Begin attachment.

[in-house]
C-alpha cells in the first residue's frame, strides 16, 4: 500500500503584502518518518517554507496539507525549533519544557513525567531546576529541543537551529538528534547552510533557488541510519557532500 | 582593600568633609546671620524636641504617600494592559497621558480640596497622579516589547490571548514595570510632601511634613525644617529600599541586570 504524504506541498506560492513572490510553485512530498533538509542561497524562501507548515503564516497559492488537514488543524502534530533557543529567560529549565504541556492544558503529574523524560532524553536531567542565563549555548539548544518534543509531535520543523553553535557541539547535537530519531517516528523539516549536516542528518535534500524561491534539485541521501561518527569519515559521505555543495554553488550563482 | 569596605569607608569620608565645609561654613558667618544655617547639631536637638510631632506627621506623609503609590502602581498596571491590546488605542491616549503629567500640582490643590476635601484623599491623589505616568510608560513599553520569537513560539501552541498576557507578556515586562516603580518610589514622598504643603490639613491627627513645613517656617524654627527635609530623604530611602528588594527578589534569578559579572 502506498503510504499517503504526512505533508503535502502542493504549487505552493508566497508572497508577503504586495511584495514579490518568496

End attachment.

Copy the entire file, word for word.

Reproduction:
[in-house]
C-alpha cells in the first residue's frame, strides 16, 4: 500500500503584502518518518517554507496539507525549533519544557513525567531546576529541543537551529538528534547552510533557488541510519557532500 | 582593600568633609546671620524636641504617600494592559497621558480640596497622579516589547490571548514595570510632601511634613525644617529600599541586570 504524504506541498506560492513572490510553485512530498533538509542561497524562501507548515503564516497559492488537514488543524502534530533557543529567560529549565504541556492544558503529574523524560532524553536531567542565563549555548539548544518534543509531535520543523553553535557541539547535537530519531517516528523539516549536516542528518535534500524561491534539485541521501561518527569519515559521505555543495554553488550563482 | 569596605569607608569620608565645609561654613558667618544655617547639631536637638510631632506627621506623609503609590502602581498596571491590546488605542491616549503629567500640582490643590476635601484623599491623589505616568510608560513599553520569537513560539501552541498576557507578556515586562516603580518610589514622598504643603490639613491627627513645613517656617524654627527635609530623604530611602528588594527578589534569578559579572 502506498503510504499517503504526512505533508503535502502542493504549487505552493508566497508572497508577503504586495511584495514579490518568496